### Other Sites

Front Page Titles (by Subject) CHAPTER VI: the law of costs and the general law of value - Natural Value

#### Also in the Library:

Subject Area: Economics

## CHAPTER VI: the law of costs and the general law of value - Friedrich von Wieser, Natural Value [1889]

##### Edition used:

Natural Value, edited with a Preface and Analysis by William Smart (London: Macmillan, 1893).

##### About Liberty Fund:

Liberty Fund, Inc. is a private, educational foundation established to encourage the study of the ideal of a society of free and responsible individuals.

### the law of costs and the general law of value

If the statement of the law of costs just laid down be correct, there can be no doubt regarding its relation to the general law of value.

Between costs and utility there is no fundamental opposition. Costs are goods valued, in the individual case, according to their general utility. The opposition between costs and utility is only that between the utility of the individual case, and utility on the whole. Whoever thinks of “utility” without thinking of “costs,” simply neglects, in the utility of one production, the utility of the others. And whoever produces, in the individual case, at the least cost, produces, on the whole, with the highest utility, inasmuch as he thus saves all the opportunities of utility possible, and consequently in the long run utilises all these opportunities to the utmost extent.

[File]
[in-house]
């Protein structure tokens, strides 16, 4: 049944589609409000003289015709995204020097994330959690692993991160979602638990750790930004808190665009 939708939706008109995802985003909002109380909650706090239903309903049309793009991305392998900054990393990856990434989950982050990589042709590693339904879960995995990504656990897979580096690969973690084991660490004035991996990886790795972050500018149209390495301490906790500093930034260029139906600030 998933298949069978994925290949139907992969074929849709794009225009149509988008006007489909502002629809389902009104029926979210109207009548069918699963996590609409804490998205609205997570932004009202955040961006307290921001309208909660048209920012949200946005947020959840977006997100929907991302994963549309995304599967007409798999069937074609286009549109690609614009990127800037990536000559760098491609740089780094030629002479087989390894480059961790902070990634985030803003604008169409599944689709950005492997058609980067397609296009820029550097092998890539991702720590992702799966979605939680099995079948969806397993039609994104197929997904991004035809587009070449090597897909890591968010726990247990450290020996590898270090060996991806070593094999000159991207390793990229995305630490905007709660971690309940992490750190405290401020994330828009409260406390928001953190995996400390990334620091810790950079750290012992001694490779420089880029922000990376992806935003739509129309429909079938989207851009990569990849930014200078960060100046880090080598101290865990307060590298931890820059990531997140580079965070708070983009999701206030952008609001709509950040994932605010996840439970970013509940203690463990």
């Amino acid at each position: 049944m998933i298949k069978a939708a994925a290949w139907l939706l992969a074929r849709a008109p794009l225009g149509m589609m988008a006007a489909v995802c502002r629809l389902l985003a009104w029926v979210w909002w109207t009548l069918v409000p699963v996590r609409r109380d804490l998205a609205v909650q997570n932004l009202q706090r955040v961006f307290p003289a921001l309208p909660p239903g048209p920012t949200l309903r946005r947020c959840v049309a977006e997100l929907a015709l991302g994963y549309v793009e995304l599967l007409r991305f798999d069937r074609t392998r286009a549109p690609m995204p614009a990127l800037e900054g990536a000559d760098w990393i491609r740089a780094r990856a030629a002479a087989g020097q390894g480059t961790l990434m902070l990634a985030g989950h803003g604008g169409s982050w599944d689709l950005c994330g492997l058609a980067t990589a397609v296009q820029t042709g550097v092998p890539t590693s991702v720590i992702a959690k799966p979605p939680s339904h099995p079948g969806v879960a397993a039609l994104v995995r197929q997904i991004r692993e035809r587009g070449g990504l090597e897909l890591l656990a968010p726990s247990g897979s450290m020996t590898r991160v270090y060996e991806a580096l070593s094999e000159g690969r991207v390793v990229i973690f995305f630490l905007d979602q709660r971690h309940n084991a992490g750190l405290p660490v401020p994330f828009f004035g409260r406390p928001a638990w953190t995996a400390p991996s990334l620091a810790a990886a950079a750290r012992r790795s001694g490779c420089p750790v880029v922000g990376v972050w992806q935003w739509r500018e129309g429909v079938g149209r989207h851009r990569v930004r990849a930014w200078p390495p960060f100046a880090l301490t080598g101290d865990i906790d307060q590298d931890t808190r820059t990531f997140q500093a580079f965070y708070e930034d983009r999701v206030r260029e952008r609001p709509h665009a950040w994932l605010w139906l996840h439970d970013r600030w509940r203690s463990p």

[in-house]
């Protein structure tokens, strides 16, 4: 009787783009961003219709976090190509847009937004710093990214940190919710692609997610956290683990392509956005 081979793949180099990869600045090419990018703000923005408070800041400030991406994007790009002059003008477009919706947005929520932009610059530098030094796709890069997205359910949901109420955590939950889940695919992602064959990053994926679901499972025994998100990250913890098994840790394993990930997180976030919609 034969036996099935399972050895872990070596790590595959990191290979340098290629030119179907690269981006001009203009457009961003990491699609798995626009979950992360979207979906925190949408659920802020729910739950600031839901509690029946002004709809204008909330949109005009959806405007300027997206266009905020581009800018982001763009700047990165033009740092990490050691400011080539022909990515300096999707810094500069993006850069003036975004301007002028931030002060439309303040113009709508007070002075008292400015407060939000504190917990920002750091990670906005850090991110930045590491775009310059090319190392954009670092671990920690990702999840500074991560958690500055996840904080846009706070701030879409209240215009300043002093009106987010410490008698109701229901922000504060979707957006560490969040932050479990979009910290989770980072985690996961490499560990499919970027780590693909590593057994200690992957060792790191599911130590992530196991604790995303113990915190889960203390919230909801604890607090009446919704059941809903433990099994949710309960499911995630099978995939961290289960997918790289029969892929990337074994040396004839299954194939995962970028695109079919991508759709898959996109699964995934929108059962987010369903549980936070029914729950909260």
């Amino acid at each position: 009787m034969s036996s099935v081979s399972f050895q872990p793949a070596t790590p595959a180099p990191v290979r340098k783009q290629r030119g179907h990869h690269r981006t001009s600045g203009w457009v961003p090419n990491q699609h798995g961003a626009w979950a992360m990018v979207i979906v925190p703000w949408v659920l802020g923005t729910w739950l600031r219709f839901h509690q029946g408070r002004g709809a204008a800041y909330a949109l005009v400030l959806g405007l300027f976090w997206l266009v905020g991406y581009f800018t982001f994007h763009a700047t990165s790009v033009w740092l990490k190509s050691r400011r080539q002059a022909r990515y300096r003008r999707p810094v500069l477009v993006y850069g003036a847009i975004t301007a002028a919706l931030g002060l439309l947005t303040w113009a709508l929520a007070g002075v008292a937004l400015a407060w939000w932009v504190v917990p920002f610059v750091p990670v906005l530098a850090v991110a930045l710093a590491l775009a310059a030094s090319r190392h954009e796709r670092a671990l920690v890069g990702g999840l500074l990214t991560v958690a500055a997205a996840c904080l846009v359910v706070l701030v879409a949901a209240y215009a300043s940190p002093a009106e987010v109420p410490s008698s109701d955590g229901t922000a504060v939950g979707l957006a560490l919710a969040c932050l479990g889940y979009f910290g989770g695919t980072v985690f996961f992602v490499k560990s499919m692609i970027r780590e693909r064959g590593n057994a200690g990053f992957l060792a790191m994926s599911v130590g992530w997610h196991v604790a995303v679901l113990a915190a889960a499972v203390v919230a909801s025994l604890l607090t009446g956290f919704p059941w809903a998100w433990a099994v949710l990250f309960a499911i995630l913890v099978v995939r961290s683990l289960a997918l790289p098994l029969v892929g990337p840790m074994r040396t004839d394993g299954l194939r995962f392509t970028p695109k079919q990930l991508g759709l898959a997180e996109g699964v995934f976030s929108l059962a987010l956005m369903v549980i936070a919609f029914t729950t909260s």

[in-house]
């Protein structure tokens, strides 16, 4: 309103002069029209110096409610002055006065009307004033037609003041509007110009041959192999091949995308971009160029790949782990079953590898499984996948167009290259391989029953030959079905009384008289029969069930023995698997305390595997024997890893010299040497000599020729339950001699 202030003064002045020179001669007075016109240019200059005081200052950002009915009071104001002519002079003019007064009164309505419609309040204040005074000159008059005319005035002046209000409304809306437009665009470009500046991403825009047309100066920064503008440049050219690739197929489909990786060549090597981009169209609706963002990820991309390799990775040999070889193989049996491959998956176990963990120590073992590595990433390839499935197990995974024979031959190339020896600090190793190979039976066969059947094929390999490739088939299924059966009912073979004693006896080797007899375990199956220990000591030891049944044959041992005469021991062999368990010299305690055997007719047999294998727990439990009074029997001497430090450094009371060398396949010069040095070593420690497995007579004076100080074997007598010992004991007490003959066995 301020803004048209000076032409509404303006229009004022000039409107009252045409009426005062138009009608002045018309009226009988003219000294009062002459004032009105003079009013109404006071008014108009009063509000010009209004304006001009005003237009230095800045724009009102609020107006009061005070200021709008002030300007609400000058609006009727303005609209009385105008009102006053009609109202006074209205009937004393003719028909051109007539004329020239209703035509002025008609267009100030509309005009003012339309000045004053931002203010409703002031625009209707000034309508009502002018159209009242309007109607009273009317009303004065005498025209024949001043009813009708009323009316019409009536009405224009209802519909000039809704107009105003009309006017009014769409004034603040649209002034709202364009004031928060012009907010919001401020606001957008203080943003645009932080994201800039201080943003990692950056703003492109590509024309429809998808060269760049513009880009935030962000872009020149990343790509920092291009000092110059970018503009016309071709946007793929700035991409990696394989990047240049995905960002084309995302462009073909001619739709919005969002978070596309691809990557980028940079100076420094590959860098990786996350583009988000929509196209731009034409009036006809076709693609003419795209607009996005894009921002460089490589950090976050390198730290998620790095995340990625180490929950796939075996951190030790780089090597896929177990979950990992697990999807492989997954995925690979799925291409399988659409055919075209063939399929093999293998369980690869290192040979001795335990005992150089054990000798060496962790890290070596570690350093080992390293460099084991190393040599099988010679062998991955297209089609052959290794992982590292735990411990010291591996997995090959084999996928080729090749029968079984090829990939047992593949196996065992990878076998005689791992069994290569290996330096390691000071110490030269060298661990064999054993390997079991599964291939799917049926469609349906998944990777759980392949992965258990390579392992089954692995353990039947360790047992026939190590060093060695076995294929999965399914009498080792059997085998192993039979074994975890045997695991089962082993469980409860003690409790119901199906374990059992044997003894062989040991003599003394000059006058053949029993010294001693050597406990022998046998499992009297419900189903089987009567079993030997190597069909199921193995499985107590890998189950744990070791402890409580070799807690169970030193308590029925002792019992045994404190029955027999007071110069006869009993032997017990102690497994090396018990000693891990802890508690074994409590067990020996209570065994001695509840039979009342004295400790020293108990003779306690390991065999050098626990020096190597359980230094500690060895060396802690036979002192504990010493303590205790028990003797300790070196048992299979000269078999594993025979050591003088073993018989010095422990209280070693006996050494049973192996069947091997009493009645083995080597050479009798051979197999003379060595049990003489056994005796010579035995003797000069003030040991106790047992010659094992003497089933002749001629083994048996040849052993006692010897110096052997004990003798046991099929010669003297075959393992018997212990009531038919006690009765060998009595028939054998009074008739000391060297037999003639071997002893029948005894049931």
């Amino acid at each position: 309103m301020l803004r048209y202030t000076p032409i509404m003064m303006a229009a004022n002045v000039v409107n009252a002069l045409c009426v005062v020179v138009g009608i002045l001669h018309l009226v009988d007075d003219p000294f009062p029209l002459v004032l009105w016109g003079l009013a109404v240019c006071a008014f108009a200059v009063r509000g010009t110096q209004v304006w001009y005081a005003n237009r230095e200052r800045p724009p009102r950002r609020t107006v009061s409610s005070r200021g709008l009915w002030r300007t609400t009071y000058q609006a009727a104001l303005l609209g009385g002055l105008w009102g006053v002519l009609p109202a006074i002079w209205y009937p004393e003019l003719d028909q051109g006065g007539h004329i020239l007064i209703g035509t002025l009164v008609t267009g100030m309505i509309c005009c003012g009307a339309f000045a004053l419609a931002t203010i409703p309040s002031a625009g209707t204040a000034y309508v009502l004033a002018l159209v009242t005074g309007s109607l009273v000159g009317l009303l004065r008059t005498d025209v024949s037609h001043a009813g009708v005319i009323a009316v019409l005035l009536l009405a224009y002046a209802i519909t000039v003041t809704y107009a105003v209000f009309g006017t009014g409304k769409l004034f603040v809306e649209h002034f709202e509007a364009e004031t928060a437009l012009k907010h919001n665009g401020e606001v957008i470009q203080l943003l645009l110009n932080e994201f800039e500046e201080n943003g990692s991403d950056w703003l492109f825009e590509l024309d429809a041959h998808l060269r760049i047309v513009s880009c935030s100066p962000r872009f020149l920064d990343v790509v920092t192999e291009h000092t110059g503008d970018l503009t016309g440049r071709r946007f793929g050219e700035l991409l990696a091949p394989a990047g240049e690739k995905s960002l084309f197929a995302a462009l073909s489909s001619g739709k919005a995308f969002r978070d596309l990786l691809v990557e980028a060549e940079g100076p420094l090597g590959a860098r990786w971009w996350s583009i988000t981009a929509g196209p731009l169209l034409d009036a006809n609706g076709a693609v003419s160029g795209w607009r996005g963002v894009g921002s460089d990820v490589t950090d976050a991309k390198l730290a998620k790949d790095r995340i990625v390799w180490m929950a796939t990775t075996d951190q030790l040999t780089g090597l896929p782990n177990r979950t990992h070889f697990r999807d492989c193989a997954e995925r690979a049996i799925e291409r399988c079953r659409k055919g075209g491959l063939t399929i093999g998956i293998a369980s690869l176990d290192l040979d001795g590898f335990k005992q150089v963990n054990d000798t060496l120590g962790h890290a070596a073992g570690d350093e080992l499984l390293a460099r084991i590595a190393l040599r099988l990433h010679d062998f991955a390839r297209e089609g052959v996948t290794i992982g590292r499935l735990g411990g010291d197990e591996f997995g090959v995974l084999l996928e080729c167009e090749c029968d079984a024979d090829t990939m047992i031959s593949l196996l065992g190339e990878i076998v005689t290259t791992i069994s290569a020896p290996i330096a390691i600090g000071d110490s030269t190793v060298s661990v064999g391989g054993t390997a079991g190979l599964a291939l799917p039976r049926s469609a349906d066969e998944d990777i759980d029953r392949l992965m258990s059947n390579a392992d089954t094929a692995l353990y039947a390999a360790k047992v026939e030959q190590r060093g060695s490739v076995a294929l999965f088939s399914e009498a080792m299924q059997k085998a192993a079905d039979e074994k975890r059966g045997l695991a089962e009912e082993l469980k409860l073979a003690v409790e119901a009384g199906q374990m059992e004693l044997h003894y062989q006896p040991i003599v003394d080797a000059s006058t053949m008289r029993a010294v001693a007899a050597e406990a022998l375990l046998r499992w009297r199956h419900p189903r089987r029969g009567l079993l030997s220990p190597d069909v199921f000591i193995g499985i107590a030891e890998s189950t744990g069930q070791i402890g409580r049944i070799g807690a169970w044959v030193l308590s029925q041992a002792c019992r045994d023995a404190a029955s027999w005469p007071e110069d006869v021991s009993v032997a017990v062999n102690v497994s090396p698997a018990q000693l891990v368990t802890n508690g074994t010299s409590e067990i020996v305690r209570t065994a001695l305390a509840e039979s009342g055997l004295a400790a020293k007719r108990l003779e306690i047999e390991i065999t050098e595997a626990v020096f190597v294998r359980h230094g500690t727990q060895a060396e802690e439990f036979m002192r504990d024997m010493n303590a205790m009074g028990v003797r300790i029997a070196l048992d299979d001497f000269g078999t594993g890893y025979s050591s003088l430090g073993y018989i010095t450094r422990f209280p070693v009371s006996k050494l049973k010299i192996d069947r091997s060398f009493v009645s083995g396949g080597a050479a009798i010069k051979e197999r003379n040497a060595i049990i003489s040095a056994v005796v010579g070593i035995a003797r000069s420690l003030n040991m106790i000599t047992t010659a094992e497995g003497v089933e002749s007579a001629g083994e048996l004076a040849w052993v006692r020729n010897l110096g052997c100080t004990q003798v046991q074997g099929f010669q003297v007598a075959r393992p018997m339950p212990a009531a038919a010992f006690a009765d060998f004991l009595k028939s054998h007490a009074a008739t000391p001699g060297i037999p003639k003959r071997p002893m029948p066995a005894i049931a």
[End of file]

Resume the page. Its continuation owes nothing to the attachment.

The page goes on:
Thus where the law of costs obtains, utility remains the source of value. More than this, marginal utility remains the measure of value. The only thing is that utility and marginal utility are no longer determined in a one-sided way within the limits of each particular group of products, but over the entire field of cognate production. Over this field it is always the common productive marginal utility that decides. The result of the productive combination 10a + 10b + 10c possesses the common marginal utility of all productive goods of the class A ten times, and so with the classes B and C. It consequently stands in a definite ratio of value to the product resulting from 10a + 20b + 10c, and this ratio corresponds to the general law of value, according to which separate parts of a stock are to be valued by multiplying the number of items by the marginal utility. Even products which, in outward appearance and destination, are entirely different from one another, if traced back to the productive elements of their manufacture come ultimately into the same value relations as do the separate parts of a stock. A cupboard and a table are in themselves different goods; reduced to their productive factors they are of the same nature, belong to the same class of supply, and receive a corresponding expression of value. The law of costs is a peculiar and complicated conception of the general law of value, used in a peculiar and complicated case, viz. where the connection of goods with one and the same stock is not apparent from their outward appearance, but can only be recognised after reduction to the productive elements of their manufacture.